• [0025]
    Computer 10 typically includes a central processing unit (CPU) 12 including one or more microprocessors coupled to a memory 14, which may represent the random access memory (RAM) devices comprising the main storage of computer 10, as well as any supplemental levels of memory, e.g., cache memories, non-volatile or backup memories (e.g., programmable or flash memories), read-only memories, etc. In addition, memory 14 may be considered to include memory storage physically located elsewhere in computer 10, e.g., any cache memory in a processor in CPU 12, as well as any storage capacity used as a virtual memory, e.g., as stored on a mass storage device 16 or on another computer coupled to computer 10.
  • [0026]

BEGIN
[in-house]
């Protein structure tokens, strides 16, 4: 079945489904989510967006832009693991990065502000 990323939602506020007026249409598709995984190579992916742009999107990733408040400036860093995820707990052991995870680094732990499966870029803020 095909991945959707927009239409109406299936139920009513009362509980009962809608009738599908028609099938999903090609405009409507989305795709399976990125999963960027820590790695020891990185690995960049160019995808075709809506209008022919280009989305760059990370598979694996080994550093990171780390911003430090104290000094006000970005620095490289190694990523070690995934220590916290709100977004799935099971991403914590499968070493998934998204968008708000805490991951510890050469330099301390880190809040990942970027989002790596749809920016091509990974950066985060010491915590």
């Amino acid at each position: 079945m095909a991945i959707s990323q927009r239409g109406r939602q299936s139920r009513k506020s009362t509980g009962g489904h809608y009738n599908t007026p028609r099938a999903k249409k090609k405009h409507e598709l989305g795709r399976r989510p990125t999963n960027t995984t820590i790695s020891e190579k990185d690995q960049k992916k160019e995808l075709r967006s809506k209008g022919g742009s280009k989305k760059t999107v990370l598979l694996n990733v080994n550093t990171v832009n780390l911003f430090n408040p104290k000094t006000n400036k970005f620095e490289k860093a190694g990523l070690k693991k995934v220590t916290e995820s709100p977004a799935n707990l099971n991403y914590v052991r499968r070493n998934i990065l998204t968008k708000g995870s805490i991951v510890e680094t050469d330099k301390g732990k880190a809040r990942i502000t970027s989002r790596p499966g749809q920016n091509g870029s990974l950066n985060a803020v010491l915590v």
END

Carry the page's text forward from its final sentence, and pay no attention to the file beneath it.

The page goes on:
Computer 10 also typically receives a number of inputs and outputs for communicating information externally. For interface with a user or operator, computer 10 typically includes a user interface 18 incorporating one or more user input devices (e.g., a keyboard, a mouse, a trackball, a joystick, a touchpad, and/or a microphone, among others) and a display (e.g., a CRT monitor, an LCD display panel, and/or a speaker, among others). Otherwise, user input may be received via another computer or terminal, e.g., via a client or single-user computer 20 coupled to computer 10 over a network 22. This latter implementation may be desirable where computer 10 is implemented as a server or other form of multi-user computer. However, it should be appreciated that computer 10 may also be implemented as a standalone workstation, desktop, or other single-user computer in some embodiments.